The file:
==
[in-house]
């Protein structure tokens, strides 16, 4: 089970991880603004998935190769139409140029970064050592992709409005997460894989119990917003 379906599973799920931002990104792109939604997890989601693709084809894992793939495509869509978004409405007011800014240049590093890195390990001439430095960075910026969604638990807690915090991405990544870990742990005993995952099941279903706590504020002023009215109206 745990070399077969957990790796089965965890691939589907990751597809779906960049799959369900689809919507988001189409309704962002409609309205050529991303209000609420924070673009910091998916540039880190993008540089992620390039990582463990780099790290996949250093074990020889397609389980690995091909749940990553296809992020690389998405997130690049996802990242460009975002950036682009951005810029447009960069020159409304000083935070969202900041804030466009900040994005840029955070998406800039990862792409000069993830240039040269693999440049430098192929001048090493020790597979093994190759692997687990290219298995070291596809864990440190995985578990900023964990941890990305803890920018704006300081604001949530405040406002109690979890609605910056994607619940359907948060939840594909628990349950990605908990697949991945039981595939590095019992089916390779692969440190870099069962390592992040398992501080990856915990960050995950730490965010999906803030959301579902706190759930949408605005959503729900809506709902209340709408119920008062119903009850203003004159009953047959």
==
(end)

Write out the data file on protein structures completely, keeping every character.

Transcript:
[in-house]
């Protein structure tokens, strides 16, 4: 089970991880603004998935190769139409140029970064050592992709409005997460894989119990917003 379906599973799920931002990104792109939604997890989601693709084809894992793939495509869509978004409405007011800014240049590093890195390990001439430095960075910026969604638990807690915090991405990544870990742990005993995952099941279903706590504020002023009215109206 745990070399077969957990790796089965965890691939589907990751597809779906960049799959369900689809919507988001189409309704962002409609309205050529991303209000609420924070673009910091998916540039880190993008540089992620390039990582463990780099790290996949250093074990020889397609389980690995091909749940990553296809992020690389998405997130690049996802990242460009975002950036682009951005810029447009960069020159409304000083935070969202900041804030466009900040994005840029955070998406800039990862792409000069993830240039040269693999440049430098192929001048090493020790597979093994190759692997687990290219298995070291596809864990440190995985578990900023964990941890990305803890920018704006300081604001949530405040406002109690979890609605910056994607619940359907948060939840594909628990349950990605908990697949991945039981595939590095019992089916390779692969440190870099069962390592992040398992501080990856915990960050995950730490965010999906803030959301579902706190759930949408605005959503729900809506709902209340709408119920008062119903009850203003004159009953047959």